NY Times Paints Bleak Picture for Print

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Oh, print. Where have you gone, and more importantly, where are you going? In 1475, the first English book was published, and print began to filter to the masses. A mere 150 years later, the first newspaper came out.

Compared to the slow rise of print over many hundreds of years, the rise the web has been fast and furious. From a prototype invented by military tech geeks into the 1960s, the early versions of the internet morphed into the World Wide Web, an international community. In the 1990s, the web began to take hold and change into what we see today: a diverse, sometimes beautiful, sometimes deeply challenging, and always changeable community of communities.

SEE ALSO: Print Advertising for Publishers: Is Innovation Possible?

NY Times
Is print so retro that it’s coming back? Maybe not.

This online world has not entirely eclipsed the venerable world of print, but the rise of the web has certainly spelled significant changes for publishers, writers, and readers. The American Press Institute states that readers who follow the news do so slightly more often via the web versus the traditional print-based newspaper or magazine.

Will online content make print obsolete? Declines in print journalism have led to precipitously falling advertising revenues for some players in traditional print media such as newspapers. Recently, the New York Times once again sounded a death knell for print, saying that the retro comeback of print wasn’t going to take.

In 2013, Jeff Bezos bought The Washington Post, an event that some saw as a strong vote in favor of the future of print media. Writing in the New York Times that year, David Carr saw the large investments made by digital investors in print media as a sign that print could still have a future. Not so any more.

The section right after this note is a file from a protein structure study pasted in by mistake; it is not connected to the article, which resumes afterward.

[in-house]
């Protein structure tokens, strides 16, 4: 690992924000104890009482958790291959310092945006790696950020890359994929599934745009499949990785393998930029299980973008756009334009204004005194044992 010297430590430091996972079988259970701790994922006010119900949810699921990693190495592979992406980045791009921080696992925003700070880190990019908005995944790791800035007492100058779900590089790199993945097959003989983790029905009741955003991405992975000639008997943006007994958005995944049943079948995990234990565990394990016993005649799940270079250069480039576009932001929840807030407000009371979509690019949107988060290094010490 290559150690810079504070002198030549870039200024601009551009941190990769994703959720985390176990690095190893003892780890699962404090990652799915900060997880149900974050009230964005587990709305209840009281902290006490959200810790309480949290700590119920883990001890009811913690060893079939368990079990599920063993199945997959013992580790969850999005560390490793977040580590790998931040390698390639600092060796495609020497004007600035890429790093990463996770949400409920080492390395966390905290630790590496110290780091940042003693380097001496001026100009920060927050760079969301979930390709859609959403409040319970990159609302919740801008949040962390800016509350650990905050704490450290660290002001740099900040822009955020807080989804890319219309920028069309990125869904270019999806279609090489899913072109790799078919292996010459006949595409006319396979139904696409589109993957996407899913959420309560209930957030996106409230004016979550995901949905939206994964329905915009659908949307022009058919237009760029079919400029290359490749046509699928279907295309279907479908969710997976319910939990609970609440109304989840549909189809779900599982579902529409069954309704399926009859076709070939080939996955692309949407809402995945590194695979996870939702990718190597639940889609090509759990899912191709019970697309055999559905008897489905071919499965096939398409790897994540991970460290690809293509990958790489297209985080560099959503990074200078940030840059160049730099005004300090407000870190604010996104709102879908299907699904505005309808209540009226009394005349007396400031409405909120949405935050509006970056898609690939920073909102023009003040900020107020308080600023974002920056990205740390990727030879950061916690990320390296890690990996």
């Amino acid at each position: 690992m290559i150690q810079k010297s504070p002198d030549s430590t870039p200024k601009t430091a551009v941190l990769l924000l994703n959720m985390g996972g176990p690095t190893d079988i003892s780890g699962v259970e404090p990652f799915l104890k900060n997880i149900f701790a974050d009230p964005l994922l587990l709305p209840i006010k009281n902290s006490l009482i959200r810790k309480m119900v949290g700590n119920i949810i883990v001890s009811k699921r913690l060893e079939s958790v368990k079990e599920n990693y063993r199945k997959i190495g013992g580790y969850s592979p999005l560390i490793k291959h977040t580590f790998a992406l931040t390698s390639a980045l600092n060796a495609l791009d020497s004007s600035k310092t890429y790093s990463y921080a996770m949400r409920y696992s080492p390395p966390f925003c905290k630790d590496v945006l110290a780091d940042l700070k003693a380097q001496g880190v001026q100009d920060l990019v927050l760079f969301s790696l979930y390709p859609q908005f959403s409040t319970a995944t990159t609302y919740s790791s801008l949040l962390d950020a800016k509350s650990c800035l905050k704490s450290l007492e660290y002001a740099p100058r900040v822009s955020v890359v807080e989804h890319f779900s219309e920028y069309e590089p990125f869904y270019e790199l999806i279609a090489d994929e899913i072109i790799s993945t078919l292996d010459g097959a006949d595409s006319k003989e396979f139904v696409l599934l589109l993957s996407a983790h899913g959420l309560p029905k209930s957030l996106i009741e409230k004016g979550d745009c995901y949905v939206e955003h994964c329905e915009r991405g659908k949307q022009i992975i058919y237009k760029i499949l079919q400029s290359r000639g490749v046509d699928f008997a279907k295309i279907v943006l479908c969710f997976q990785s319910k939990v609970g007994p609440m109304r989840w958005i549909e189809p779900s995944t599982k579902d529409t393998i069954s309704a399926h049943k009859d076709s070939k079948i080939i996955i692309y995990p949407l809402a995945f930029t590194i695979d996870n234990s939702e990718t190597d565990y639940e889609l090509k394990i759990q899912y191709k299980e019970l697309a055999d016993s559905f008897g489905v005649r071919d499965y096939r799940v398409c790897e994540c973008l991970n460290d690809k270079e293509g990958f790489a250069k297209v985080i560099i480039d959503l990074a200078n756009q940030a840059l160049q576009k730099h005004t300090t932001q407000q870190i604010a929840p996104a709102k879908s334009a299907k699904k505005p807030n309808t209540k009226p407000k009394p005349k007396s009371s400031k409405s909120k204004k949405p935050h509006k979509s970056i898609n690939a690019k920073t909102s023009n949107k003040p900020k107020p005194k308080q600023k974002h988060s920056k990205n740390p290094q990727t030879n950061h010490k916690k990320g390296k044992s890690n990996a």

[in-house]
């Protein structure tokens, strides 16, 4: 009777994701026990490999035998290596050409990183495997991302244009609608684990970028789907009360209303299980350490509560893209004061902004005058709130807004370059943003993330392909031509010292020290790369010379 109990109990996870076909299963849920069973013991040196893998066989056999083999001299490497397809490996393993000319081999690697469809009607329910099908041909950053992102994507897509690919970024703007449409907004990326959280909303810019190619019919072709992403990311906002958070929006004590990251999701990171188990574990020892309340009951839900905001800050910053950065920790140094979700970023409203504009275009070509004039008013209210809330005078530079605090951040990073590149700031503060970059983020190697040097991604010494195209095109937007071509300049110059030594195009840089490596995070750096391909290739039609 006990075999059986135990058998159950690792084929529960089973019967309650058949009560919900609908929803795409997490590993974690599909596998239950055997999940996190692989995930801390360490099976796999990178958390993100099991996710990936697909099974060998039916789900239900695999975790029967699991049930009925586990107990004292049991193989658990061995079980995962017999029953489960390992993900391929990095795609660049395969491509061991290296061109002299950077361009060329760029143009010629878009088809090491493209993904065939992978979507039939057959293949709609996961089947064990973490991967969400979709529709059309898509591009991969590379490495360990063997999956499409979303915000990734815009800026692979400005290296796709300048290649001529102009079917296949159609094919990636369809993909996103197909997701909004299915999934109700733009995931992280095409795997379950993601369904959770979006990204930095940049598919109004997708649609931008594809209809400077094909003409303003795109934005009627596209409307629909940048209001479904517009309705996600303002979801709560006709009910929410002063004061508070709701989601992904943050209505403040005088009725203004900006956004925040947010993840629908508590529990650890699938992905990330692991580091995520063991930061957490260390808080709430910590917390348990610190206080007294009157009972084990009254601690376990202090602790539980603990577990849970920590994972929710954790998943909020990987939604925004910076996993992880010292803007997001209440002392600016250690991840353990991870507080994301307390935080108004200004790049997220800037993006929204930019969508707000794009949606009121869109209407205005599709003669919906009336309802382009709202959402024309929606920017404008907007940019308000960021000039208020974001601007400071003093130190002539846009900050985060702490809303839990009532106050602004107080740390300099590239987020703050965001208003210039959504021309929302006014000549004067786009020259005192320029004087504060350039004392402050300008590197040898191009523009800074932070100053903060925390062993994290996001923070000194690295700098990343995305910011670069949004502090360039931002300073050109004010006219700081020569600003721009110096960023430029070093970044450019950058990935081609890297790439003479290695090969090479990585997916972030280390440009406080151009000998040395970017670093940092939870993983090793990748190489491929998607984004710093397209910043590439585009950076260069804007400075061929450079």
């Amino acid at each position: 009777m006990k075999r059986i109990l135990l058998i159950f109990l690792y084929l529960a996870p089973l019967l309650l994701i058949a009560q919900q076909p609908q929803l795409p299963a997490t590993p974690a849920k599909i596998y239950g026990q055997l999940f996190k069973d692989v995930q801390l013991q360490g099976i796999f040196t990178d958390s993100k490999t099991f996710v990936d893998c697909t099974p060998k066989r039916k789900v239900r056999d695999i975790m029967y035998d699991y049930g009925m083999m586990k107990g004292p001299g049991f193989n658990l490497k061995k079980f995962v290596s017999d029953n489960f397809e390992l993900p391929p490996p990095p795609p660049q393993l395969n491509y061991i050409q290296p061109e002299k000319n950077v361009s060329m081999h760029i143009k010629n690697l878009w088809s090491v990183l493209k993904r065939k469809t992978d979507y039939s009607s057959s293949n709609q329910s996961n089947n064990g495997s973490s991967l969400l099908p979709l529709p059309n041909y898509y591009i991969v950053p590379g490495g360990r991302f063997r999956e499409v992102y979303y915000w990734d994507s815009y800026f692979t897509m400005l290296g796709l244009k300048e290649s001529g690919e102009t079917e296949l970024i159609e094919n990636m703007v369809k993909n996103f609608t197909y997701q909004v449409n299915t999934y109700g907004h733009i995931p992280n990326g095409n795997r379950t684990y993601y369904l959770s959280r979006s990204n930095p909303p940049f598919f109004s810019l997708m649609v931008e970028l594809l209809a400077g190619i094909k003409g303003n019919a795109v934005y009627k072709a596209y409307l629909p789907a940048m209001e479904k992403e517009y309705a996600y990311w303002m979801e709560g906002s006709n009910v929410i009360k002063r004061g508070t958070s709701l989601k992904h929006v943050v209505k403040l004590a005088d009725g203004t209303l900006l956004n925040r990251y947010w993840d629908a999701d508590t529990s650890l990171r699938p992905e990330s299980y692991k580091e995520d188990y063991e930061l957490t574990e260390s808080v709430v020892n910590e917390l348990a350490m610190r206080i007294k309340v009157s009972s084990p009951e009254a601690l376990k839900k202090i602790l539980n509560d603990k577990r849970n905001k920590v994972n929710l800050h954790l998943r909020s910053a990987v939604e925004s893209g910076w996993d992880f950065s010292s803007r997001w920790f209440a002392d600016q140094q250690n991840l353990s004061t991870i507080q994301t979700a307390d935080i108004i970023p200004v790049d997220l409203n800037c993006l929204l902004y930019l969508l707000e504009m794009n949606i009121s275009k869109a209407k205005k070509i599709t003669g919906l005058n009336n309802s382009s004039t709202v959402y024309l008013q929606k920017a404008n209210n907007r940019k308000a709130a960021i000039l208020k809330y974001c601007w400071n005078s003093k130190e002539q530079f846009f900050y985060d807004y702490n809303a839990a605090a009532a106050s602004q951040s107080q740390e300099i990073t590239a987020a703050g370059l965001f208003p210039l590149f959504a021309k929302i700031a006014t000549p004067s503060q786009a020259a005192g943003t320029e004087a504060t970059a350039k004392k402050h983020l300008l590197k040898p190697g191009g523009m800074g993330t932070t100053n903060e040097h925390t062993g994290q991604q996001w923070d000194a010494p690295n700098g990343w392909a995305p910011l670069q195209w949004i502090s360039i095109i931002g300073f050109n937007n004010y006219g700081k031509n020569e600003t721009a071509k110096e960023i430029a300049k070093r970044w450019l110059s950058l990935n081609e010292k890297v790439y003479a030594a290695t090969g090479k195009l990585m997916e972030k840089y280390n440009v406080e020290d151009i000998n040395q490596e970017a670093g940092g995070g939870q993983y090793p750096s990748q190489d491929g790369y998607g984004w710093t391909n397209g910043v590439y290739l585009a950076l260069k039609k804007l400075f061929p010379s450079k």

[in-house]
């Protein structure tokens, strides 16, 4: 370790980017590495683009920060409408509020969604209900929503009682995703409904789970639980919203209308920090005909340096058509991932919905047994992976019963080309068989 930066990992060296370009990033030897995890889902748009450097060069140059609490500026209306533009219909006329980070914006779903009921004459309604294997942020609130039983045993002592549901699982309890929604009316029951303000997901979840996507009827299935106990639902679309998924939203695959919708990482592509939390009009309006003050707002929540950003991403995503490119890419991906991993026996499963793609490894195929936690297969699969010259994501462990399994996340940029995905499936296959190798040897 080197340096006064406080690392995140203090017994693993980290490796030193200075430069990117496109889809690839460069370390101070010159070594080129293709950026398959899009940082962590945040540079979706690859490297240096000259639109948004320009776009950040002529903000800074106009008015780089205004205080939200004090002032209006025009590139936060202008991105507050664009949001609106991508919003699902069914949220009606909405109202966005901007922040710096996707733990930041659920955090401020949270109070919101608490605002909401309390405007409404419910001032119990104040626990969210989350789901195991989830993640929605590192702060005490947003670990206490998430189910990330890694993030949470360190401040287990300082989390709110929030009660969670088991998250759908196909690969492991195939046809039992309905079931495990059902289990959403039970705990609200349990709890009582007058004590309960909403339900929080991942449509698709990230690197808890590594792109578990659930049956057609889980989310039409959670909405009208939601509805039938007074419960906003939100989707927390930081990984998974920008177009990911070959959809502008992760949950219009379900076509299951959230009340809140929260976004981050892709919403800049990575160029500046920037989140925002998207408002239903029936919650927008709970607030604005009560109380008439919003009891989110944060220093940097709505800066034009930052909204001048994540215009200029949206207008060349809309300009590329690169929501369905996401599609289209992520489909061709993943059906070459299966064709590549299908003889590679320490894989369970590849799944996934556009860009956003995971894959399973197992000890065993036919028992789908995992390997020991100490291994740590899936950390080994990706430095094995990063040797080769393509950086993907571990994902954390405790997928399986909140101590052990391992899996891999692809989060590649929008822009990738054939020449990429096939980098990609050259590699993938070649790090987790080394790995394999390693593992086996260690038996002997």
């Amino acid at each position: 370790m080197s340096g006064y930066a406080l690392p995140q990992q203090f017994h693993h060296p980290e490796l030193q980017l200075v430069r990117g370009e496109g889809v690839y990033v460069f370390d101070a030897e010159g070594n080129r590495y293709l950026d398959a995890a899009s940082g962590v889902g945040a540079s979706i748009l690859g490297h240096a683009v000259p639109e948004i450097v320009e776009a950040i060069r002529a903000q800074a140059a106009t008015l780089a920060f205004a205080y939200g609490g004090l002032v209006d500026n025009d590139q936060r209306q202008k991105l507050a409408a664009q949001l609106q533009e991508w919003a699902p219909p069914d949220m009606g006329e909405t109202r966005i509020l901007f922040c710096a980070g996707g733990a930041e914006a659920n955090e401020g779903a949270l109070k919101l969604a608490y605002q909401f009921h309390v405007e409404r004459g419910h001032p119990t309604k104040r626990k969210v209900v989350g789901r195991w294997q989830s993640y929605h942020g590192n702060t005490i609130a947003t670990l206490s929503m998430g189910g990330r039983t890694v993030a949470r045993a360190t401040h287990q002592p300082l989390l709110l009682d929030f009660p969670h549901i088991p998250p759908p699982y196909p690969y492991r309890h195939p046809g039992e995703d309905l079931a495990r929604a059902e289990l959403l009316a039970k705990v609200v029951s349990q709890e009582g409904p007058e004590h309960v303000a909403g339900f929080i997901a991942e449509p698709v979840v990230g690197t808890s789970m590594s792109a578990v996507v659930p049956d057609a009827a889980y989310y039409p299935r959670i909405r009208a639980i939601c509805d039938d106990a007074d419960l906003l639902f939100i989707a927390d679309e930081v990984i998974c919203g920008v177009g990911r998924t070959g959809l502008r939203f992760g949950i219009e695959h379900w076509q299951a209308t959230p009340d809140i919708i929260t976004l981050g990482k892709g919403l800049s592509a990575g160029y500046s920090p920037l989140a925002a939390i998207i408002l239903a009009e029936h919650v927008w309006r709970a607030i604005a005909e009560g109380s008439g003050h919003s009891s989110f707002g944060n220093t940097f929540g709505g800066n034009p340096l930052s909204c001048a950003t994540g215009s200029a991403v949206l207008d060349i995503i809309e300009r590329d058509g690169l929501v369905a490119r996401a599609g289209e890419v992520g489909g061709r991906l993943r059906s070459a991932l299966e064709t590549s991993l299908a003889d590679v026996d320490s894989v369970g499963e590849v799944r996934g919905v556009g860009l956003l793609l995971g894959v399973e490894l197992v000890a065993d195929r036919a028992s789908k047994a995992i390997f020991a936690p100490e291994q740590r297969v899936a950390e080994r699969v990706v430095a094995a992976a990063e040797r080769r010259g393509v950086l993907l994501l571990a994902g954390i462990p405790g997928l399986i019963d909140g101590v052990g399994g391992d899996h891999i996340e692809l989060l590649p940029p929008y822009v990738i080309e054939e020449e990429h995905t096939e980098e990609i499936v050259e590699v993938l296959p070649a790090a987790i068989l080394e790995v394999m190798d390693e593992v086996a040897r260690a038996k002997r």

Now, Carr points out that large companies are fleeing from print, divesting of their print assets. From Time Warner’s divestment of Time Inc, the publisher of People and Sports Illustrated, to companies such as Tribune that are creating separate publishing companies that will sink or swim by themselves, investors are getting out of the print world.

The print companies that have been asked to go it alone are in a challenging situation, as they’re already working with a slim group of staff and with pared-down budgets. Substantial layoffs and budget cuts have become common in recent years. At the Gannett newspaper group, a third of the staff have been laid off in the last three years. Saving print journalism while working on a shoestring staffing budget will be challenging. Some print media are trying to move into digital journalism, but with those slim staffing numbers comes a more limited capacity to diversify.

Will readers rally to save print journalism? Carr’s not holding out much hope. As he points out, good things come to an end. Remember the days of VCRs and Friday nights down at the movie rental joint? Those days are a retro memory, and Carr points out that even our beloved, historic print journalism may suffer from death by free market. While readers may love the image of a lazy read of the Sunday morning paper, they’re turning to more rapid and convenient methods of getting their news.

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